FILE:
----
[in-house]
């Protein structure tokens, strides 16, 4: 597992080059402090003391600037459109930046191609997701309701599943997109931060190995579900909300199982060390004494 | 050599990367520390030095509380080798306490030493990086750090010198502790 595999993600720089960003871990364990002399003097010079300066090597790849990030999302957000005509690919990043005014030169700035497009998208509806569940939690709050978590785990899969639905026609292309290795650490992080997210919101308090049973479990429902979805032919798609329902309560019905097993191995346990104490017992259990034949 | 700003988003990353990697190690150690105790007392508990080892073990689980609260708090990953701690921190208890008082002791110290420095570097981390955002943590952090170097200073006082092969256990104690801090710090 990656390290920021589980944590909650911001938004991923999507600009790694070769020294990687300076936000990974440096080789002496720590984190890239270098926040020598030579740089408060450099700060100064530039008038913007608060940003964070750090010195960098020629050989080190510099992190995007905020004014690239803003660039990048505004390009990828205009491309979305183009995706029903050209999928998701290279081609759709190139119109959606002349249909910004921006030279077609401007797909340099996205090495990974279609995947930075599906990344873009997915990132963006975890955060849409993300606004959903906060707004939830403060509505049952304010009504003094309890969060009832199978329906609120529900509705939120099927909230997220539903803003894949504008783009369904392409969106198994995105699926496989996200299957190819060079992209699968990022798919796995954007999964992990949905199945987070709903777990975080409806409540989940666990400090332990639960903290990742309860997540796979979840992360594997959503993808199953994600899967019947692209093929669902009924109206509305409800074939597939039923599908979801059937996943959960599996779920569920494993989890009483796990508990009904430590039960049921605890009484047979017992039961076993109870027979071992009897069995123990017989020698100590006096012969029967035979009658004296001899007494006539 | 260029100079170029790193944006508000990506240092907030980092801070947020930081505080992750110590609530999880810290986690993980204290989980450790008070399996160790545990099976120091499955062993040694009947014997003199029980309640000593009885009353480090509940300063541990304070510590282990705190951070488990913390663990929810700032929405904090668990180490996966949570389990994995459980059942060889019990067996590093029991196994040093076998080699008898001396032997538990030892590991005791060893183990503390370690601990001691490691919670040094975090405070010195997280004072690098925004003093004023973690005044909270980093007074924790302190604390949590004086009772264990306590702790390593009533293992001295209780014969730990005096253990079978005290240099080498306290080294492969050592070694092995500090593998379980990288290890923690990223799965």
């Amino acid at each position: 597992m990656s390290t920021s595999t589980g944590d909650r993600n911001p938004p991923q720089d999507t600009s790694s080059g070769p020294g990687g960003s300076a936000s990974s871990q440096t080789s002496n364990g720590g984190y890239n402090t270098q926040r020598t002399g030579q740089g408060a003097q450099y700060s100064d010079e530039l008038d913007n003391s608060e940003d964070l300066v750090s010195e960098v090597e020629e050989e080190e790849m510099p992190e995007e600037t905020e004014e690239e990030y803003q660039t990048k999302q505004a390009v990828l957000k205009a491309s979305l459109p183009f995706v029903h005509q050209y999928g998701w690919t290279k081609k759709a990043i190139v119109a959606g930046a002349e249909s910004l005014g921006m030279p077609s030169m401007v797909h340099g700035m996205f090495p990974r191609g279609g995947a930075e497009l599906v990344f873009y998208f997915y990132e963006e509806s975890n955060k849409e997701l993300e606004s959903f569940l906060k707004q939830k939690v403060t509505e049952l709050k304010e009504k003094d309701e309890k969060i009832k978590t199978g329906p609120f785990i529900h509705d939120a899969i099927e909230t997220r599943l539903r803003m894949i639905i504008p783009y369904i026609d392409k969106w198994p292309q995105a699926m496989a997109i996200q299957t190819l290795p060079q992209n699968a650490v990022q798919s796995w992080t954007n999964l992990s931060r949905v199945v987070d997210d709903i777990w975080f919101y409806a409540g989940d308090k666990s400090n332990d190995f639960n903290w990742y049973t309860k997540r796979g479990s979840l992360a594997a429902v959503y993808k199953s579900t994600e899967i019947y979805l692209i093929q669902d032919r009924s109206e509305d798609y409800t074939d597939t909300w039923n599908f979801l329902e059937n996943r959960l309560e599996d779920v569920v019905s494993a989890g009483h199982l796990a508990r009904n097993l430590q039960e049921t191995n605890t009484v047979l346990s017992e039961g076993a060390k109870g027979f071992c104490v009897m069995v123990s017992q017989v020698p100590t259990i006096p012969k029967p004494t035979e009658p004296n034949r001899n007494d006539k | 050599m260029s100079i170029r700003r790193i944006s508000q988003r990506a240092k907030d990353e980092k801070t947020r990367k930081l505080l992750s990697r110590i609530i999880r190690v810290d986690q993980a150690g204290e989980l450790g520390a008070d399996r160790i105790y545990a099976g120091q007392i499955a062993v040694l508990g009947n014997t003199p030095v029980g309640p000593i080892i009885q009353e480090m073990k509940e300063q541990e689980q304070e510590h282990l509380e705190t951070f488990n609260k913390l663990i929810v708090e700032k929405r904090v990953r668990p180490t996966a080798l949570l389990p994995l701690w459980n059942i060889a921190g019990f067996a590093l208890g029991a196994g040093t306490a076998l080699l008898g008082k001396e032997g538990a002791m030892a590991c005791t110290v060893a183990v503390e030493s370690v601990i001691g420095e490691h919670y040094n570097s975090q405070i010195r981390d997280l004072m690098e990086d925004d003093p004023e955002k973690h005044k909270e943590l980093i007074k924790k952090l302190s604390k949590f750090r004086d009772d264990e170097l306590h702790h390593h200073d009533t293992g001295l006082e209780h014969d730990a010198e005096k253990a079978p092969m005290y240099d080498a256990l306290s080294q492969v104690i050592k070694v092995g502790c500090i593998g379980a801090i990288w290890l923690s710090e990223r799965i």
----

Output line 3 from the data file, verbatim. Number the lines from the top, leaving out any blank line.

């Amino acid at each position: 597992m990656s390290t920021s595999t589980g944590d909650r993600n911001p938004p991923q720089d999507t600009s790694s080059g070769p020294g990687g960003s300076a936000s990974s871990q440096t080789s002496n364990g720590g984190y890239n402090t270098q926040r020598t002399g030579q740089g408060a003097q450099y700060s100064d010079e530039l008038d913007n003391s608060e940003d964070l300066v750090s010195e960098v090597e020629e050989e080190e790849m510099p992190e995007e600037t905020e004014e690239e990030y803003q660039t990048k999302q505004a390009v990828l957000k205009a491309s979305l459109p183009f995706v029903h005509q050209y999928g998701w690919t290279k081609k759709a990043i190139v119109a959606g930046a002349e249909s910004l005014g921006m030279p077609s030169m401007v797909h340099g700035m996205f090495p990974r191609g279609g995947a930075e497009l599906v990344f873009y998208f997915y990132e963006e509806s975890n955060k849409e997701l993300e606004s959903f569940l906060k707004q939830k939690v403060t509505e049952l709050k304010e009504k003094d309701e309890k969060i009832k978590t199978g329906p609120f785990i529900h509705d939120a899969i099927e909230t997220r599943l539903r803003m894949i639905i504008p783009y369904i026609d392409k969106w198994p292309q995105a699926m496989a997109i996200q299957t190819l290795p060079q992209n699968a650490v990022q798919s796995w992080t954007n999964l992990s931060r949905v199945v987070d997210d709903i777990w975080f919101y409806a409540g989940d308090k666990s400090n332990d190995f639960n903290w990742y049973t309860k997540r796979g479990s979840l992360a594997a429902v959503y993808k199953s579900t994600e899967i019947y979805l692209i093929q669902d032919r009924s109206e509305d798609y409800t074939d597939t909300w039923n599908f979801l329902e059937n996943r959960l309560e599996d779920v569920v019905s494993a989890g009483h199982l796990a508990r009904n097993l430590q039960e049921t191995n605890t009484v047979l346990s017992e039961g076993a060390k109870g027979f071992c104490v009897m069995v123990s017992q017989v020698p100590t259990i006096p012969k029967p004494t035979e009658p004296n034949r001899n007494d006539k | 050599m260029s100079i170029r700003r790193i944006s508000q988003r990506a240092k907030d990353e980092k801070t947020r990367k930081l505080l992750s990697r110590i609530i999880r190690v810290d986690q993980a150690g204290e989980l450790g520390a008070d399996r160790i105790y545990a099976g120091q007392i499955a062993v040694l508990g009947n014997t003199p030095v029980g309640p000593i080892i009885q009353e480090m073990k509940e300063q541990e689980q304070e510590h282990l509380e705190t951070f488990n609260k913390l663990i929810v708090e700032k929405r904090v990953r668990p180490t996966a080798l949570l389990p994995l701690w459980n059942i060889a921190g019990f067996a590093l208890g029991a196994g040093t306490a076998l080699l008898g008082k001396e032997g538990a002791m030892a590991c005791t110290v060893a183990v503390e030493s370690v601990i001691g420095e490691h919670y040094n570097s975090q405070i010195r981390d997280l004072m690098e990086d925004d003093p004023e955002k973690h005044k909270e943590l980093i007074k924790k952090l302190s604390k949590f750090r004086d009772d264990e170097l306590h702790h390593h200073d009533t293992g001295l006082e209780h014969d730990a010198e005096k253990a079978p092969m005290y240099d080498a256990l306290s080294q492969v104690i050592k070694v092995g502790c500090i593998g379980a801090i990288w290890l923690s710090e990223r799965i």